Wisdom hides in unexpected places
Some of the best advice and greatest examples I’ve gotten on raising a child are from those who don’t have any children of their own. It’s true that it’s difficult for someone to really understand what you’re going through unless they’ve experienced it firsthand. And certainly I’ve gotten invaluable advice from moms and dads and have seen excellent examples of motherhood. But I like finding great wisdom in unexpected places. I think it’s a way of God keeping us formula-free when it comes to faith and just plain living. When we’re in the throws of something super intense like raising littles, a fresh, “outside” perspective really helps .
Now my husband and I have a lot of both married and single friends who are a bit older (aka NOT early 20something newlyweds) who for X, Y or Z reason (medical issues, by choice, etc) do not have children. And I love hanging out with them. Sure it’s a bummer that they can’t bring their kids over to play with our daughter during a dinner party, but whatever. That’s what playdates are for. I love the childless one’s zest for life when they’ve come to the conclusion that with or without kids, they’re gonna go for it. And by it I mean really living and connecting with their passions. I truly am not jealous of them (or their lazy sleep-in days… ha ha, just kidding) because I love the stage of life I’m in, and I’m so happy and I see honor in the stage of life they’re in. Now for that advice I’ve gotten from them.
One friend is actually a cousin who has helped me be secure in my decisions for raising my daughter Cadence (or Cadie!). She’s the type of person then when I was in agony over what school Cadie should go to (or even homeschool?) reminded me that since Brent and I love our daughter and are trying to intentionally parent her, that it won’t matter what school she attends – we make the biggest impact. She also observed one day that for the first years of the life of a child, the child is teaching their parents a lot more than the parent is teaching their child, but after a certain point the roles switch and parents begin making a tremendous impact on their child. Agree with that or not, I happened to have found that really helpful.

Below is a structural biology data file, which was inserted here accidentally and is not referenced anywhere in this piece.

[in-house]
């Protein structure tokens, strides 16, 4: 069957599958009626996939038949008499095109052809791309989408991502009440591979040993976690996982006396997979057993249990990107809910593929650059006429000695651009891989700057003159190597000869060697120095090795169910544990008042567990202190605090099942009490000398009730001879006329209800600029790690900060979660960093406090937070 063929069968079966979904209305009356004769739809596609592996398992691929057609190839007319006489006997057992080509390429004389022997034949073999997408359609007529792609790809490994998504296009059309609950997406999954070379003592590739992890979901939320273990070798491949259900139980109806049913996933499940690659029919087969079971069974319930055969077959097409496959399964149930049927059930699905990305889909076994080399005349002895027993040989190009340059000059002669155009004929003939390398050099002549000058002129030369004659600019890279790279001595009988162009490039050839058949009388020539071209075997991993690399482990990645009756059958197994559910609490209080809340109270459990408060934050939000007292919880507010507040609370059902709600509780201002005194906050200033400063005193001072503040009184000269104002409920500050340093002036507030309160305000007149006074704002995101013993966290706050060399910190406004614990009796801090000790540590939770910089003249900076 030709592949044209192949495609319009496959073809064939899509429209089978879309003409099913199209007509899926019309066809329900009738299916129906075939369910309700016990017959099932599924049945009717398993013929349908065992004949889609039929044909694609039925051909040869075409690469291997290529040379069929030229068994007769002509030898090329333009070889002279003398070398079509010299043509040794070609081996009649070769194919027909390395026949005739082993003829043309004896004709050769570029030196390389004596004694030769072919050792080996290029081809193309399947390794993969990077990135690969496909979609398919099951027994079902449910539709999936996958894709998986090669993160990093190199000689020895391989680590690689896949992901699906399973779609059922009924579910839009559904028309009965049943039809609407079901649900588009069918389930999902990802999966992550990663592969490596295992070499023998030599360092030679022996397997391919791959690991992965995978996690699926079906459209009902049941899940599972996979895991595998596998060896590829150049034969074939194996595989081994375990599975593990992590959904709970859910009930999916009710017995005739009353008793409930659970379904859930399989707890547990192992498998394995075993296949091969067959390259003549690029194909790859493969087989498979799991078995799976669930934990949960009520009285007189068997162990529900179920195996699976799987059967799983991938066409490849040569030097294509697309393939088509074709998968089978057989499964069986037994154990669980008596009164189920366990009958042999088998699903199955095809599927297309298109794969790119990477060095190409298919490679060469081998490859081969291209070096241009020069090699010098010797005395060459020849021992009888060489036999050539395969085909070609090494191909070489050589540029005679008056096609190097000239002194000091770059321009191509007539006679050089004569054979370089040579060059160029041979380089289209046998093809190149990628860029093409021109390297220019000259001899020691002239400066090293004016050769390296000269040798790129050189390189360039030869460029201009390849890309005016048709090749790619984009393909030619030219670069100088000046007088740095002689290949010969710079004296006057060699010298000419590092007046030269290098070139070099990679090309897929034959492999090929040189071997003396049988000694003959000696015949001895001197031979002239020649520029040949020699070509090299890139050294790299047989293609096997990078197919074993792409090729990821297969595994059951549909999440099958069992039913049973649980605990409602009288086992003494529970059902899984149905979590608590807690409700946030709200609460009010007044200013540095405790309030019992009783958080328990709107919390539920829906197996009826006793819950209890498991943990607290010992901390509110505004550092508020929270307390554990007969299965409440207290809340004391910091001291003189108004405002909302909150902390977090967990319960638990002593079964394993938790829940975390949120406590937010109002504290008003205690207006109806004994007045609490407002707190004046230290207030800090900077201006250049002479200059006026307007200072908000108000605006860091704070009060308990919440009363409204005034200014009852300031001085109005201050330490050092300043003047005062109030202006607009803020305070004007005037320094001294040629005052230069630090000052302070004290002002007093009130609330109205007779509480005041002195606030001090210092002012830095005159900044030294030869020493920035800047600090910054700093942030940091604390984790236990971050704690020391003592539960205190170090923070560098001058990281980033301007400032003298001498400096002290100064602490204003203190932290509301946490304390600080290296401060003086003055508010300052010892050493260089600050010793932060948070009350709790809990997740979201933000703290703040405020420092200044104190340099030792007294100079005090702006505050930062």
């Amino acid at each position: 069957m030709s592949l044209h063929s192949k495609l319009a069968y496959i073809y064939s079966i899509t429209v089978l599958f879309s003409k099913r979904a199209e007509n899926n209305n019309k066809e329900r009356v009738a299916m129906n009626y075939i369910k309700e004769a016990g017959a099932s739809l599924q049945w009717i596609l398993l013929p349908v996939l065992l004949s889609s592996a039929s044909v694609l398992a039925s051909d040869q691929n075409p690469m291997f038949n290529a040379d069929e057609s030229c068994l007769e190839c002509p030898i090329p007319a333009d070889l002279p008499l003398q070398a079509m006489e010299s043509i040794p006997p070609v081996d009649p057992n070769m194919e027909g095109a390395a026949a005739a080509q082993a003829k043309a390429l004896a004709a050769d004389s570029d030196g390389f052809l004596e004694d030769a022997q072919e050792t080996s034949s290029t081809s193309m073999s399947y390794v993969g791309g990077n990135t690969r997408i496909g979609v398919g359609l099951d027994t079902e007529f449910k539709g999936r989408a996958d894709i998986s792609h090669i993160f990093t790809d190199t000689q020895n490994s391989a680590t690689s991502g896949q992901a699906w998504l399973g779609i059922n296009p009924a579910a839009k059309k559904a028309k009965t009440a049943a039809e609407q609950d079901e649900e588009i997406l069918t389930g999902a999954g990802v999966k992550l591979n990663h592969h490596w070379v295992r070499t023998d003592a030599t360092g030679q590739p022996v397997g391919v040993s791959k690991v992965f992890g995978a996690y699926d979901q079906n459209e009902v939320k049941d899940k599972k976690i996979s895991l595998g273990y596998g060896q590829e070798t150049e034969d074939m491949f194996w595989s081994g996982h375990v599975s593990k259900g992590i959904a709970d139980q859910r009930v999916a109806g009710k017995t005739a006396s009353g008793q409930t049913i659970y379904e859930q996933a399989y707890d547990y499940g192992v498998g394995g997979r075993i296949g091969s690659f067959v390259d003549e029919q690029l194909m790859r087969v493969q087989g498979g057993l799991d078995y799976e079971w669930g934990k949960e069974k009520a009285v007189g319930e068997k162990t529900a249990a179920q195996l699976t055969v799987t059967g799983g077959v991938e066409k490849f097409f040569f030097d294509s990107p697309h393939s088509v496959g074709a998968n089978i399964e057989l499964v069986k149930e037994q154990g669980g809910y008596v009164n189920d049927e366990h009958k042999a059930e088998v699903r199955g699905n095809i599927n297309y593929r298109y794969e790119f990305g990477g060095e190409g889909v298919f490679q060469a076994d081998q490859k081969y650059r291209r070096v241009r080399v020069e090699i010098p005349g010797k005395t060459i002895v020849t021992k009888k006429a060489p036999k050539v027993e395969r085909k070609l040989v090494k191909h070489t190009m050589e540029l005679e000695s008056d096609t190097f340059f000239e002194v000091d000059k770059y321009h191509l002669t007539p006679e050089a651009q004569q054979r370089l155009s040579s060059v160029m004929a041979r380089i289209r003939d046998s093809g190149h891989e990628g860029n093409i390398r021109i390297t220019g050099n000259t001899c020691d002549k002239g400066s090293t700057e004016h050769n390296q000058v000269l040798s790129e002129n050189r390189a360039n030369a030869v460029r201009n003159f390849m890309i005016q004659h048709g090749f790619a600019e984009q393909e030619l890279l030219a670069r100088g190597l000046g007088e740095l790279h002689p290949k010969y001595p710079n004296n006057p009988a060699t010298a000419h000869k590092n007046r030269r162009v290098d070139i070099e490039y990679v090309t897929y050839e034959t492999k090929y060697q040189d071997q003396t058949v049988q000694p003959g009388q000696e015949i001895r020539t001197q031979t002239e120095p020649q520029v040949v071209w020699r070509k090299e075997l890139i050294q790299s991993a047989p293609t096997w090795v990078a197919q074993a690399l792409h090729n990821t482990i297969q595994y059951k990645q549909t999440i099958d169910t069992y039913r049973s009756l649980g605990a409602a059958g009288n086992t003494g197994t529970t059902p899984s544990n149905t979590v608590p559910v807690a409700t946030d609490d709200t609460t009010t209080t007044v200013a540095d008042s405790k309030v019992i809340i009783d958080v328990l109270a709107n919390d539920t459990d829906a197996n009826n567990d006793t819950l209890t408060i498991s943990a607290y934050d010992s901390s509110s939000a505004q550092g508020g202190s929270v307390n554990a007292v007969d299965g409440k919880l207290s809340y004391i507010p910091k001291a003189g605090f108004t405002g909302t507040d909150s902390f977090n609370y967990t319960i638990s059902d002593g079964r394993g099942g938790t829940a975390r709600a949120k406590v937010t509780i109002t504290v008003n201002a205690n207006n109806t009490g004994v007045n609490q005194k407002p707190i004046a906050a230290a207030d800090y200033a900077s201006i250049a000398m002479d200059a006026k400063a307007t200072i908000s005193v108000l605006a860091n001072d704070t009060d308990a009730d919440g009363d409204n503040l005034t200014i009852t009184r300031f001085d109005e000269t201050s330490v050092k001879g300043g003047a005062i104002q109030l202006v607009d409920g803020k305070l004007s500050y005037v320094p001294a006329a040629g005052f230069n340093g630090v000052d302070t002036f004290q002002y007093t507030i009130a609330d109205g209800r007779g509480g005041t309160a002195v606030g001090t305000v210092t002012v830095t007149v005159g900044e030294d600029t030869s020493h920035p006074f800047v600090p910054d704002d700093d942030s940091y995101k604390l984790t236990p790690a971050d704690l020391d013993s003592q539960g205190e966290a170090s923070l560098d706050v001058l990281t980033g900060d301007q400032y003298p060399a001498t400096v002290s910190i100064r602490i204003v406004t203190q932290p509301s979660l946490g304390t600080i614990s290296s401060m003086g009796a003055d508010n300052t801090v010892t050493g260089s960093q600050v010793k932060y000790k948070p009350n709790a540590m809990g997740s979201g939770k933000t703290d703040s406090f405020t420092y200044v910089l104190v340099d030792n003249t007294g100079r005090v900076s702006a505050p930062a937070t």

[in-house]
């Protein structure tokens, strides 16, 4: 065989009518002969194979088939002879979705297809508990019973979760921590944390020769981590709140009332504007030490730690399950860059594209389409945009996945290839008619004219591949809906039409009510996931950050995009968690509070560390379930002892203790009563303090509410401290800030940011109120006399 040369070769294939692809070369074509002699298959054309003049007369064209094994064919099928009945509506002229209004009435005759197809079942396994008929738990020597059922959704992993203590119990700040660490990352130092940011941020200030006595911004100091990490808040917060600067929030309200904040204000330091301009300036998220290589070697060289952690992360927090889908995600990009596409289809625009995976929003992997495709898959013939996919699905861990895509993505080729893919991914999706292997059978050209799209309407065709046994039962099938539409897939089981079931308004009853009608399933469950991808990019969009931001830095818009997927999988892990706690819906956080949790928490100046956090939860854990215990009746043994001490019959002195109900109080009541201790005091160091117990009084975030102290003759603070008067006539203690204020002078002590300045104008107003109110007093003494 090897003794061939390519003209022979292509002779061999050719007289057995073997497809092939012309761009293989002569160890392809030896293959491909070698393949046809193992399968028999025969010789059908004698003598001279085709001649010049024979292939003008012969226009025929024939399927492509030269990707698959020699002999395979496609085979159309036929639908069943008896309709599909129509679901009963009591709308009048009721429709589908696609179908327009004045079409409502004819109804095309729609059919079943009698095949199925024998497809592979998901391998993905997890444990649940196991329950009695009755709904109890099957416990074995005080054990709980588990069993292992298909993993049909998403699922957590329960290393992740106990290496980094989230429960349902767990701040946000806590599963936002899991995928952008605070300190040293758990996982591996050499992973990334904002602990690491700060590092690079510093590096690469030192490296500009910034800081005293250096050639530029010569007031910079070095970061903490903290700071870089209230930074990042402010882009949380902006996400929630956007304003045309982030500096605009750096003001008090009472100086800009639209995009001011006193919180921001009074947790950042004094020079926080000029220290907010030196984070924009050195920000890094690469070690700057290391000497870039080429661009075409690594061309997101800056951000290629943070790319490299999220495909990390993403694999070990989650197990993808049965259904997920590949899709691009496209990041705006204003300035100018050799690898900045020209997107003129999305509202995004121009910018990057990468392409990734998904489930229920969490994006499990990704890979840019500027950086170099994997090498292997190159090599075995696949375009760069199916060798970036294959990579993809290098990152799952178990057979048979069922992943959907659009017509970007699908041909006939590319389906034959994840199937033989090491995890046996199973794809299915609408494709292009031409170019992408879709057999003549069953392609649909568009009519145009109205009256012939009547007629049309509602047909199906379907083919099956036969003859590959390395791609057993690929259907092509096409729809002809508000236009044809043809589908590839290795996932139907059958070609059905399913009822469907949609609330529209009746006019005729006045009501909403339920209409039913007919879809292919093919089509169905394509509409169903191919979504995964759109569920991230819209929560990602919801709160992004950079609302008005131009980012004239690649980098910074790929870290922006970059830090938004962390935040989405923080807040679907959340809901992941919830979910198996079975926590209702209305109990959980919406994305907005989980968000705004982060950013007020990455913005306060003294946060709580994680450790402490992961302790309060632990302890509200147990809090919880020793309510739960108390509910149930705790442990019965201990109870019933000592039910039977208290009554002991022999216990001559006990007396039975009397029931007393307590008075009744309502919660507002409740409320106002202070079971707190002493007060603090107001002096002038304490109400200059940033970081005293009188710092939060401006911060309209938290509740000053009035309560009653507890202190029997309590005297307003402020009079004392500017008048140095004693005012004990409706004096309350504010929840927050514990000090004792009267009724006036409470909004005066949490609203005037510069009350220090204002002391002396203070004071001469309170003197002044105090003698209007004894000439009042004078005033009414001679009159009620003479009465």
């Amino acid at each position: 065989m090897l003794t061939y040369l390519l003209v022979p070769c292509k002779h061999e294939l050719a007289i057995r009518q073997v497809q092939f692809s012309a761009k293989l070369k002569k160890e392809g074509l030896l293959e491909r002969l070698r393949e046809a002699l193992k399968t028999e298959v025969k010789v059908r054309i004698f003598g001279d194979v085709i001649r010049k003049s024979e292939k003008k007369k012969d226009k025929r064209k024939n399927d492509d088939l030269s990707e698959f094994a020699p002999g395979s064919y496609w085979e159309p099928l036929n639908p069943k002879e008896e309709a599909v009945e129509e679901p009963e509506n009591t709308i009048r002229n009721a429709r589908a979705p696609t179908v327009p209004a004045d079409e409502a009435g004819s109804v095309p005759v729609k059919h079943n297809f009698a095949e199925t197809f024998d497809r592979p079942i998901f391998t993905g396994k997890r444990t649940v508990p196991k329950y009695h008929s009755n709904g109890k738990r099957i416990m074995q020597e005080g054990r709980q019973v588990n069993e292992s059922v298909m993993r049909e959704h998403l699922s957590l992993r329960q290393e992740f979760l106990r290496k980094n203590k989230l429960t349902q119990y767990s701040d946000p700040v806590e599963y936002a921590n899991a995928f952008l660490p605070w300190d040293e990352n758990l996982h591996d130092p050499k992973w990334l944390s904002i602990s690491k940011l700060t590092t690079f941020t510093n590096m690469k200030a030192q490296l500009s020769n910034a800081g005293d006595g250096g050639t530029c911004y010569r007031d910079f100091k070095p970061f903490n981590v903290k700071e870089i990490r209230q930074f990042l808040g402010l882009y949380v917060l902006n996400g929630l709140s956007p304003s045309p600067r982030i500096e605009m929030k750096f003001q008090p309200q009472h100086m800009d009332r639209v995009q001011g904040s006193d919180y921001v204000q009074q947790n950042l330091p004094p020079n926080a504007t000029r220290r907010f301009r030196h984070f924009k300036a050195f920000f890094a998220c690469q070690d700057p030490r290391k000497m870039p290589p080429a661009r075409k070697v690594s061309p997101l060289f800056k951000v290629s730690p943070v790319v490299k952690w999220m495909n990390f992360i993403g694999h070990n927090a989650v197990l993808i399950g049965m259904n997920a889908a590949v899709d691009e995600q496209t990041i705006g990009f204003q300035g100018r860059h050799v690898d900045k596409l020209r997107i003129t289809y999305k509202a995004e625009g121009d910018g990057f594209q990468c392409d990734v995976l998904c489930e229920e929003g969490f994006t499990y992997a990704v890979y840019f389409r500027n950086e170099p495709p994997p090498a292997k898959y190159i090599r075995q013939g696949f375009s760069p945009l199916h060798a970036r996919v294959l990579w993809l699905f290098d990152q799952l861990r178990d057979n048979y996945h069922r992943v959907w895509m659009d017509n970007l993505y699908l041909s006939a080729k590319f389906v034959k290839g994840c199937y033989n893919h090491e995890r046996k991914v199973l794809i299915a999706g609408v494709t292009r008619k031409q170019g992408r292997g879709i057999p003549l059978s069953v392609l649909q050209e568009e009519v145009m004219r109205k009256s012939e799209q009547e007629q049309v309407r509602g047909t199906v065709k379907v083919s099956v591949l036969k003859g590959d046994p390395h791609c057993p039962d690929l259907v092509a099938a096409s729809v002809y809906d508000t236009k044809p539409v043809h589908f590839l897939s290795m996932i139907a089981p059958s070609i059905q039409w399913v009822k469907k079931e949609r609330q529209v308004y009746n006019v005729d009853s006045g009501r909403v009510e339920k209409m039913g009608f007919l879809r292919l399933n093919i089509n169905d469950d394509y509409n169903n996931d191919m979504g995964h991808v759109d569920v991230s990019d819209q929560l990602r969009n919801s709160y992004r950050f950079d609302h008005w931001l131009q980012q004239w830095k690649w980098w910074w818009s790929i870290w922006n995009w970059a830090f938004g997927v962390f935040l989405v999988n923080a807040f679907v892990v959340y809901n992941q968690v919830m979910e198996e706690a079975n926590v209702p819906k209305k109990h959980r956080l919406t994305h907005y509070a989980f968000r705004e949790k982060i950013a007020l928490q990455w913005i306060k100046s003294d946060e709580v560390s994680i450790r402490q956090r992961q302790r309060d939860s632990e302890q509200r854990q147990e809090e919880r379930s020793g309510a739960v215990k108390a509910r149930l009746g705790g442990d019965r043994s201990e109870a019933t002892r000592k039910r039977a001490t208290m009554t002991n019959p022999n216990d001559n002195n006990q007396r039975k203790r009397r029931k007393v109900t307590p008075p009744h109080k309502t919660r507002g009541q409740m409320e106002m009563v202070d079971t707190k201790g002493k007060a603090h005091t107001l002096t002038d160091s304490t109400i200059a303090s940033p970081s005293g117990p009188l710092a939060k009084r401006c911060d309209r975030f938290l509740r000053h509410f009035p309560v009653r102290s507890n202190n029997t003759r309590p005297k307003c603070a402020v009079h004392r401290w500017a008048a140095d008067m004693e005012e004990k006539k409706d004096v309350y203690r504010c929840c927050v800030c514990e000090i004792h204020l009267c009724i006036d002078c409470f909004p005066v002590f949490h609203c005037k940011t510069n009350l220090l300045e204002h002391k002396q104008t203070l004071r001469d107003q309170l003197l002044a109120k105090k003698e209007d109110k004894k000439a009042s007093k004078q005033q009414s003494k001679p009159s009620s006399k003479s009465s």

We like to have all-nighters with a friend of ours where, we eat, drink and then have some intense discussions on life, faith, relationships, and video games. We know how to party. So on this one occasion, he got me talking about Cadie and I was talking about walking that fine line of teaching/discipline and giving her space to grow and develop into her own. This whole notion of giving my daughter “space” to find her own voice really resonated with him, and he really supported this idea and expressed how he wished he was given this more in his own childhood. He, too, has been an incredible resource for hashing out ideas I’ve had on childrearing and education.
Another brillant (literally!) cousin of mine is a distinguished professor, author and doula, training to be midwife. She has ushered in so many babies into this world, and really encourages and supports moms in the early months of having a baby with so much medical and emotional advice. She, being one who has never breastfed, offers excellent knowledge in this. In my own struggles of early motherhood, she has been a solid friend, one I can really listen to and take her advice knowing it comes from a source of love and truth.
Gosh I could go on and on. I have another friend, no kids, who truly makes your child feel like they are the most important person in the room. She will get down on her knee, look your kid in the eyes and just take pure joy in them. She really connects with children and babies like no one else I’ve seen. (I’ve known her for nearly 20 years, and we’ve traveled together around the world, so I’ve seen her in action a lot!!)
Why am I bringing this up? Well I think sometimes we omit the voices of those who don’t seem like a “typical” source for help. People who don’t seem to be qualified to speak truth to our situations, could actually be an invaluable treasure just waiting to be found. Are we listening to them? To the people who are quiet, or have had a rough go on life, or are just plain out in left field? It could be really refreshing to ask them a simple, “hey what are your thoughts on this” question – both for them and for you. Even just opening up to someone new, or someone you’ve known but haven’t really opened up to in a new way, can be a small change that could really course-correct some things in your own life. This is one way I’ve enjoyed thinking outside of my own parameters. Thoughts?